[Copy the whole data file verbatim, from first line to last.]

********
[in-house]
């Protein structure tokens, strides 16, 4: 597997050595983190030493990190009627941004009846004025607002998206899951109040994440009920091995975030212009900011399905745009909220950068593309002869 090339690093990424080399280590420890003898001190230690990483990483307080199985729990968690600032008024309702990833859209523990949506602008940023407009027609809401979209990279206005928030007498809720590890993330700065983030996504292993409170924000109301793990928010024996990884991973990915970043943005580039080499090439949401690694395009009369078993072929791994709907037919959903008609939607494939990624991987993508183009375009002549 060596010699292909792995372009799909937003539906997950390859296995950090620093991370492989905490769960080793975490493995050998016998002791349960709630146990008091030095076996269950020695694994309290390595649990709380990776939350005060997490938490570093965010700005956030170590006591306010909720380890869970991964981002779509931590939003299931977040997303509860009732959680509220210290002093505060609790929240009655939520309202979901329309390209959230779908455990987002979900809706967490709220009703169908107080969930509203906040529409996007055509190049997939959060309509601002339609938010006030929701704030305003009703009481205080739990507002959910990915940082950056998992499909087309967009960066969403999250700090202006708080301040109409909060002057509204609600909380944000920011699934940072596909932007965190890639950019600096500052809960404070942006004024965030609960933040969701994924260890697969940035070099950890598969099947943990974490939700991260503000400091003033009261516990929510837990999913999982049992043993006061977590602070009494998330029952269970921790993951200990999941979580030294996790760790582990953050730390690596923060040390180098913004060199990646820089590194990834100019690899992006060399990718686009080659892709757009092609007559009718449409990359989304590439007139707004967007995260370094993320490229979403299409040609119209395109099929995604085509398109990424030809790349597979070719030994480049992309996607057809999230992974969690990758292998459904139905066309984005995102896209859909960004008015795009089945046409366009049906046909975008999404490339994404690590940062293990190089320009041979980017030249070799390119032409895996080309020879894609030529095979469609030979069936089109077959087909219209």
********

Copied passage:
[in-house]
């Protein structure tokens, strides 16, 4: 597997050595983190030493990190009627941004009846004025607002998206899951109040994440009920091995975030212009900011399905745009909220950068593309002869 090339690093990424080399280590420890003898001190230690990483990483307080199985729990968690600032008024309702990833859209523990949506602008940023407009027609809401979209990279206005928030007498809720590890993330700065983030996504292993409170924000109301793990928010024996990884991973990915970043943005580039080499090439949401690694395009009369078993072929791994709907037919959903008609939607494939990624991987993508183009375009002549 060596010699292909792995372009799909937003539906997950390859296995950090620093991370492989905490769960080793975490493995050998016998002791349960709630146990008091030095076996269950020695694994309290390595649990709380990776939350005060997490938490570093965010700005956030170590006591306010909720380890869970991964981002779509931590939003299931977040997303509860009732959680509220210290002093505060609790929240009655939520309202979901329309390209959230779908455990987002979900809706967490709220009703169908107080969930509203906040529409996007055509190049997939959060309509601002339609938010006030929701704030305003009703009481205080739990507002959910990915940082950056998992499909087309967009960066969403999250700090202006708080301040109409909060002057509204609600909380944000920011699934940072596909932007965190890639950019600096500052809960404070942006004024965030609960933040969701994924260890697969940035070099950890598969099947943990974490939700991260503000400091003033009261516990929510837990999913999982049992043993006061977590602070009494998330029952269970921790993951200990999941979580030294996790760790582990953050730390690596923060040390180098913004060199990646820089590194990834100019690899992006060399990718686009080659892709757009092609007559009718449409990359989304590439007139707004967007995260370094993320490229979403299409040609119209395109099929995604085509398109990424030809790349597979070719030994480049992309996607057809999230992974969690990758292998459904139905066309984005995102896209859909960004008015795009089945046409366009049906046909975008999404490339994404690590940062293990190089320009041979980017030249070799390119032409895996080309020879894609030529095979469609030979069936089109077959087909219209």